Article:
The coronavirus pandemic has been nothing short of a call to action for many. Students, teachers, and administrators are all doing their part in the fight against COVID-19. This effort extends beyond Harvard’s campus to Surprise Valley, Calif., where co-captain Caroline Noble of the Radcliffe Women’s Heavyweight Crew team is doing her part.
For the past three years, Noble has contributed to the Radcliffe squad on and off the water. One of Noble’s favorite Radcliffe memories on the water was rowing six-seat in the Club Eight at Head of the Charles her sophomore fall. But the San Anselmo, Calif., native’s career has been anything but smooth.
Noble was diagnosed with Lyme Disease in high school. She has spent several years battling chronic illness, fatigue, and a weak immune system due to the Epstein-Barr virus. And in the fall of her first year with the Crimson, Noble developed an abscess in her tonsils. After flying home to California and undergoing surgery, Noble ended up missing five weeks of her first semester.
“At that point, I realized I need to take care of my health first,” Noble said. “I really prioritized looking at ways I could be healthy. That included cleaning out my diet [and] my lifestyle… Since then, I’ve been really into all aspects of holistic health.”
Noble is one of many varsity athletes this semester who made the difficult decision to take a leave of absence from the college and their respective sports. She and fellow co-captain Samantha Sarafin of Lancaster, Mass., were “so excited to cultivate [a] sense of community and resilience on our team” during what was to be the 2020-2021 season. But although she misses her teammates, coaches, and Weld Boathouse, Noble “knew there was something more [she] could do to contribute [to the fight against COVID-19].” The Human Developmental and Regenerative Biology (HDRB) concentrator was inspired to take a leave of absence to pursue an opportunity that would allow her to do just that.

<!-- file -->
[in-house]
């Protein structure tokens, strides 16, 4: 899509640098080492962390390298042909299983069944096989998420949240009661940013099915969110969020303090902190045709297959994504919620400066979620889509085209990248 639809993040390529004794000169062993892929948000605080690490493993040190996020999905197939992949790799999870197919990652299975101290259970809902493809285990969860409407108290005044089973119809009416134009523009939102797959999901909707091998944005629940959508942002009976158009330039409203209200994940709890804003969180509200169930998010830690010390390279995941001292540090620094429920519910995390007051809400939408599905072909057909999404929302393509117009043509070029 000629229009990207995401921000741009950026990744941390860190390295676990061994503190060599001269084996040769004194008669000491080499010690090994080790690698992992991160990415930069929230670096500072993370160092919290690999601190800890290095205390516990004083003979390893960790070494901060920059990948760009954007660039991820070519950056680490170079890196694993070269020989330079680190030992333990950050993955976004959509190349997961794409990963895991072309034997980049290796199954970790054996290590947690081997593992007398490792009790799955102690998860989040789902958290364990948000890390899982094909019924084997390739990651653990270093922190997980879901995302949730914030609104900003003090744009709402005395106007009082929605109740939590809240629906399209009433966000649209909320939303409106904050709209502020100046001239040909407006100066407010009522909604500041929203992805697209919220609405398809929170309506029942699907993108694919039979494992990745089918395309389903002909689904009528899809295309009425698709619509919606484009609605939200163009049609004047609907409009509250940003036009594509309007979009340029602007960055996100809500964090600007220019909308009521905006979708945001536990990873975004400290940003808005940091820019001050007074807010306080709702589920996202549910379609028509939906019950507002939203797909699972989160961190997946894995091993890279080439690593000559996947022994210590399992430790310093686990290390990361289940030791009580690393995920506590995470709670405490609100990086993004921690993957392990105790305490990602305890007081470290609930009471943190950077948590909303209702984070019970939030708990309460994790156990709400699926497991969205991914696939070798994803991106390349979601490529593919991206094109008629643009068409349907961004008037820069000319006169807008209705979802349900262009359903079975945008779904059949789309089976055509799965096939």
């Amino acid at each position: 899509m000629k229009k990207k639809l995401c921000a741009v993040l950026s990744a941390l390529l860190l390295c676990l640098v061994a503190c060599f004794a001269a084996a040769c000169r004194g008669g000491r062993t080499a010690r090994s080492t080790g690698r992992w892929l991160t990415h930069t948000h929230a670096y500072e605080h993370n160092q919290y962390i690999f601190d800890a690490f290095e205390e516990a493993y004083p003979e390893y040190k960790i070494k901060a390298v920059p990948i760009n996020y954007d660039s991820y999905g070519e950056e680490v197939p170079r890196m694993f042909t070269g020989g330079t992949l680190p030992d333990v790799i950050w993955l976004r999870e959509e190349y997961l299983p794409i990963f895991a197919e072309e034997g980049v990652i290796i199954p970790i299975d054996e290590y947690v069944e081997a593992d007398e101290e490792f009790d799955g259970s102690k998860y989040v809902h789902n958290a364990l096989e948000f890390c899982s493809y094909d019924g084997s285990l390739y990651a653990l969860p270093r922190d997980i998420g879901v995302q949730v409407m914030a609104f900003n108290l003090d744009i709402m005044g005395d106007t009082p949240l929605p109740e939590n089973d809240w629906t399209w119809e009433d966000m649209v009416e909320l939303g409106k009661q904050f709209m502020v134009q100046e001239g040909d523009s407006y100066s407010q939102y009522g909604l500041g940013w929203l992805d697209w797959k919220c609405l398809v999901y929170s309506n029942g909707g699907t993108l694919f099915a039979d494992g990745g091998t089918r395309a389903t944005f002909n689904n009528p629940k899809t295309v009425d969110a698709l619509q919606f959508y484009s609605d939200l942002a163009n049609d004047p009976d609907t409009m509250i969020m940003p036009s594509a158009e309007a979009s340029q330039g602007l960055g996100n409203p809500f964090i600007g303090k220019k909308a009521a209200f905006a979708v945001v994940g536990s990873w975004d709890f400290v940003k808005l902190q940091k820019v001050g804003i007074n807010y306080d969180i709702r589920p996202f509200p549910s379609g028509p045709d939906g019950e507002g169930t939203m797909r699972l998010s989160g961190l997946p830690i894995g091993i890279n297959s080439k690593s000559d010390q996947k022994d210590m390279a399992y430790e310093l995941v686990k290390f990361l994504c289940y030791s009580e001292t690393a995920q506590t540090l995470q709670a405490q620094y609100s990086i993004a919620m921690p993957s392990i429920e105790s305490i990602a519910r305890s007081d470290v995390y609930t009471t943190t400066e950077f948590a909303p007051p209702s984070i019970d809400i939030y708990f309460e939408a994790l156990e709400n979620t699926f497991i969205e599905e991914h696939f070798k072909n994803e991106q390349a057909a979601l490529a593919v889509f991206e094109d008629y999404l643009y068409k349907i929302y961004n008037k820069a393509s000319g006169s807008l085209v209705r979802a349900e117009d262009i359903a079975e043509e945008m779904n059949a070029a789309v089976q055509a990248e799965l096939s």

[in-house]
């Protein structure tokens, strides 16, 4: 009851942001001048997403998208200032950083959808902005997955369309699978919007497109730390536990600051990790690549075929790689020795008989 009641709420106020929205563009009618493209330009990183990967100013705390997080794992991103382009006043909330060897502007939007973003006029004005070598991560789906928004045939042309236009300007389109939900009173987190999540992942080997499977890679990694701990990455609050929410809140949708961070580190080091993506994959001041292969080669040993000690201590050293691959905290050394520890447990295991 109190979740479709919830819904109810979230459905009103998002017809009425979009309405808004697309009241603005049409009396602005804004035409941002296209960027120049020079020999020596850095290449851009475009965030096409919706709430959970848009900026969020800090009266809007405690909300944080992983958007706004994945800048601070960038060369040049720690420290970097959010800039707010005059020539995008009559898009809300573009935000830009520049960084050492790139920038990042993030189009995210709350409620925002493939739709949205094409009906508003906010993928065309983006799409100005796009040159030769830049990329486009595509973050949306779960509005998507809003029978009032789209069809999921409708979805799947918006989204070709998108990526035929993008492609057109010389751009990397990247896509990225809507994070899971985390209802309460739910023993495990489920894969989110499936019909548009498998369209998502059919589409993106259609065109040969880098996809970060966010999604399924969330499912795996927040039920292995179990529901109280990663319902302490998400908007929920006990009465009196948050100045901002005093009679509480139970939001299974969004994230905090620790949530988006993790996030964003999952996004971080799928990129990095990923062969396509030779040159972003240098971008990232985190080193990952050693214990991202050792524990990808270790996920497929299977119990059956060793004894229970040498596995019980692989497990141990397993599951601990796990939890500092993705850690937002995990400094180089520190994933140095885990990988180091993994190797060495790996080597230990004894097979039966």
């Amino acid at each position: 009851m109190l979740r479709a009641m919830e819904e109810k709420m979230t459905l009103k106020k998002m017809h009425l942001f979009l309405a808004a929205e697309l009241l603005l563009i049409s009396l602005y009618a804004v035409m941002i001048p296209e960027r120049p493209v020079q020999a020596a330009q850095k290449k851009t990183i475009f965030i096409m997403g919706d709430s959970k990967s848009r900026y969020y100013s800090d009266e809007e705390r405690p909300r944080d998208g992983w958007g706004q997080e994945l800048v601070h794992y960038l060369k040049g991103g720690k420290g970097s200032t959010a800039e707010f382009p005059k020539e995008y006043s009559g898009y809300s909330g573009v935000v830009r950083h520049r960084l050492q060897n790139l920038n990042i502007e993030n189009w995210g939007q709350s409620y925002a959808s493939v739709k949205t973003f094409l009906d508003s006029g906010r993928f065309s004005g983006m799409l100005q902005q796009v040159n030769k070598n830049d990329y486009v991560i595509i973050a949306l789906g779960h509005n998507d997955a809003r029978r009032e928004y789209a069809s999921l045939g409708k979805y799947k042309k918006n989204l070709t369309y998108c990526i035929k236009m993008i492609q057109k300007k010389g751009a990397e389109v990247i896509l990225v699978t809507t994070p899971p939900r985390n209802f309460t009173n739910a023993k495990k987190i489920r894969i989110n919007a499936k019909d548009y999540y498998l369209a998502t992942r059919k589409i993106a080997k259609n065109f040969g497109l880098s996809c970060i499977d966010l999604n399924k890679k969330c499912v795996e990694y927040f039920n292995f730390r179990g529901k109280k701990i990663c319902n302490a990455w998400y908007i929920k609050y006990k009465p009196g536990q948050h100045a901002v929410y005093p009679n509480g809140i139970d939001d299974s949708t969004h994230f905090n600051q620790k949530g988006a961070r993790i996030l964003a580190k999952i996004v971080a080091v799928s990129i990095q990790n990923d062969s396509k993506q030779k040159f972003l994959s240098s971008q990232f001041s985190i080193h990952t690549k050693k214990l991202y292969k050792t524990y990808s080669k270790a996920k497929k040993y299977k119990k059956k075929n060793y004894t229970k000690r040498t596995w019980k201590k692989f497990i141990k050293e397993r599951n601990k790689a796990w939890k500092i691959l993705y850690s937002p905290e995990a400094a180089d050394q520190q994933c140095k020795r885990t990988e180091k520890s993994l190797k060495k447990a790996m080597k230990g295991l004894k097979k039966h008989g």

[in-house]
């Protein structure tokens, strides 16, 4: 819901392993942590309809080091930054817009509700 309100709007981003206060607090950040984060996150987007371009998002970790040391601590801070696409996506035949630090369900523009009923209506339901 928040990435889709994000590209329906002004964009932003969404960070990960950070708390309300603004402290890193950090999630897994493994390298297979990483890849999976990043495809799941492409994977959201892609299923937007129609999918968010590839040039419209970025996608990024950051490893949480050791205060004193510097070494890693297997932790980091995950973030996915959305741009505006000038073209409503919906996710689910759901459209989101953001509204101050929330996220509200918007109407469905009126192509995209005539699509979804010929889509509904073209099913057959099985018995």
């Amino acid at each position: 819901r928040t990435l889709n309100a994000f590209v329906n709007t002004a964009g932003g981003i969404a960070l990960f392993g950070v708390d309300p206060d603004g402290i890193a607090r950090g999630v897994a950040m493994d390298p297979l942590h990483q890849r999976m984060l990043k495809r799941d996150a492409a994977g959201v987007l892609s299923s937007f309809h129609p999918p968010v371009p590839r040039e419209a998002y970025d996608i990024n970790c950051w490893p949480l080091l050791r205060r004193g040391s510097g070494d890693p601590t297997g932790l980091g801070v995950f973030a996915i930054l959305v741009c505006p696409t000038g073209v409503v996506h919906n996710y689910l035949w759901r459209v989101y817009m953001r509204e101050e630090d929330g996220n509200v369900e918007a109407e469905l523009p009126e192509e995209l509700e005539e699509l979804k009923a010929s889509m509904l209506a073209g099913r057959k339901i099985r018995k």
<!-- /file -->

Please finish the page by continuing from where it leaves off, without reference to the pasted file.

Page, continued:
“I heard this podcast that mentioned a new movement of farmers who are focused on healing their soil in order to increase productivity, help the Earth, and help their crops,” Noble explained. “I googled it and found a list of farms that were doing this in California.”
Located in beautiful Surprise Valley, Calif., Bidwell Canyon Farm and its dedication to regenerative land management resonated with Noble. In exchange for housing and farm-fresh food, the Radcliffe co-captain is working for and learning from the farm’s owners during her leave of absence from the college.
The work ethic of a Radcliffe rower has translated into Noble’s day-to-day activities on the farm. Throughout the harvesting season, Noble and other Bidwell Canyon employees harvest and process farm-fresh fruits and vegetables.
“I have a whole new appreciation for salad,” said co-captain Noble while laughing. “You pick it leaf by leaf — at least for spring mix or spinach.”
And most important to Noble, the Bidwell Canyon Farm attends a farmer’s market every Saturday to distribute organic produce to the community. The owners of Bidwell Canyon Farm advocate for greater accessibility to farm-fresh, organic, and local food as an instrument to improve public health. Using government-issued vouchers, low income and underprivileged members of the community can enjoy the deliciously healthy food that Caroline Noble has played a part in harvesting.
“I know firsthand that how you eat impacts your immune system,” Noble said. “It impacts your ability to fight illness. I believe to my core that changing people’s diets will help with this pandemic.”
Although the rower turned organic farmer will eventually have to transition back from farm-fresh and local vegetables to Harvard University Dining Services (HUDS), her out-of-the-box experience has been eye-opening and has made Noble one of many Harvard student-athletes contributing to the fight against COVID-19.
“It’s daunting to feel like we are powerless, but we are not.”